Wednesday, 6 December 2017
Dear Mr President,
You are the State.
Or, as Louis XIV put it, “L'Etat, c'est moi.” Louis (called “the Sun King” because everything was about him – you would have liked him) made this statement of the principle of the king’s absolute power in the 17th century, and he made it stick. When his heirs tried to act out the principle, royal affairs went into a gradual decline and dropped off suddenly at the guillotine, but that is a lesson for Mike Pence and doesn’t concern you.
Charles I had tried out the idea of personal power by saying, “Princes are not bound to give an account of their Actions but to God alone.” Less elegant than the French, the English parliament settled that theological argument with an axe.
Louis’s somewhat earlier English counterpart, Charles I, had tried out the idea of personal power by saying, “Princes are not bound to give an account of their Actions but to God alone.” Less elegant than the French, the English parliament settled that theological argument with an axe. But that was then, and this is now.
Much earlier, King John (remember him, the bad king in the Robin Hood stories?), expressed a similar concept of his power. “The law is in my mouth,” he said just before the barons forced him to sign the Magna Carta (heard of it at all?), establishing that the law was not actually in his mouth but on the tip of a sword pointed at it. But the Magna Carta is not part of the Constitution.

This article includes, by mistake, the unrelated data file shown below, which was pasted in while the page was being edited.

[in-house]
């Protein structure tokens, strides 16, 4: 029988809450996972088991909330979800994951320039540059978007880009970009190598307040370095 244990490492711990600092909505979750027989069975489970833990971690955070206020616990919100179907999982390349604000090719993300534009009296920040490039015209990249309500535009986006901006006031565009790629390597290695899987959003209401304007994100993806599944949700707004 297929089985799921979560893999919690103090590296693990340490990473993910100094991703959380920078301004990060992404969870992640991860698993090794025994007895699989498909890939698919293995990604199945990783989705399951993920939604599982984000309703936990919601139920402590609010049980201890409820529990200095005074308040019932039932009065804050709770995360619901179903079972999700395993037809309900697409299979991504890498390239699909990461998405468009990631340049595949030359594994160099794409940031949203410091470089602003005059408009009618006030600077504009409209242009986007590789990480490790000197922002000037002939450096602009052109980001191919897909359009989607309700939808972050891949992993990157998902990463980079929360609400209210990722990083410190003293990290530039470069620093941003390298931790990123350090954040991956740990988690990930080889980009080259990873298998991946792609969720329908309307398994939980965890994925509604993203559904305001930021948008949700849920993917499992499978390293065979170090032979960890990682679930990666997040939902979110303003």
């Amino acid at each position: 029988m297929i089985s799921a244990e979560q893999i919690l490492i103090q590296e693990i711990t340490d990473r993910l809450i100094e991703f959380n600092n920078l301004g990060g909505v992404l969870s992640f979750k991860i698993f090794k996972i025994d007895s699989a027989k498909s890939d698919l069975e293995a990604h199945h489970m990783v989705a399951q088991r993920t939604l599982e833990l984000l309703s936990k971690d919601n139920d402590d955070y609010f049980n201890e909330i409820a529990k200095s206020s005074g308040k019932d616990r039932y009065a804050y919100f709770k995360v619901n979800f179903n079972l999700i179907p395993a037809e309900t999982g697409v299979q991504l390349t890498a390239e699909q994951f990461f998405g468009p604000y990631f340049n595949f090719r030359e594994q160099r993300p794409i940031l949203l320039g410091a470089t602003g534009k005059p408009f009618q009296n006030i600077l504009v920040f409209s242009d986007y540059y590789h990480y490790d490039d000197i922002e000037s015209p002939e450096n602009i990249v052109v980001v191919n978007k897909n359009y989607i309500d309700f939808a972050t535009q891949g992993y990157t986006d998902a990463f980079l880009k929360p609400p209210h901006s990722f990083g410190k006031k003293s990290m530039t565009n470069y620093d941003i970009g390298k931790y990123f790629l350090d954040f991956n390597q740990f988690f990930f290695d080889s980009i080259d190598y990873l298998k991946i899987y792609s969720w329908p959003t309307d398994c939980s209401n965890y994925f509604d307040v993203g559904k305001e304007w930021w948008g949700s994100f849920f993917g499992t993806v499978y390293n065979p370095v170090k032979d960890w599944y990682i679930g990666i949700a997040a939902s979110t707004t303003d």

As recently as 1977, Richard Nixon, asked by David Frost whether a president could do something illegal if he thought it in the interest of the country, answered, “When the President does it, that means that it is not illegal.” That argument ended badly for Nixon because he did not understand Modern Presidential Power.
Which brings us to your attorney and Special Assistant Tweeter John Dowd, who once gave his middle finger to CNBC on camera and now has flipped off Special Counsel Robert Mueller: “The President cannot obstruct justice because he is the chief law enforcement officer under (the Constitution's Article II) and has every right to express his view of any case.”
Article II doesn’t actually name the president the “chief law enforcement officer”, but it does say that “he shall take Care that the Laws be faithfully executed”. And as I’m sure Dowd has explained to you, this also implies that he may take care that the laws not be faithfully executed – just as the power Congress gave the president to create national monuments carries with it the presumption that he can blow them away.
You are, after all, the State. For now.
Received by the White House at 6:03 AM EST, 6 December 2017
Please circulate. And write him a letter or forward this one to: https://www.whitehouse.gov/contact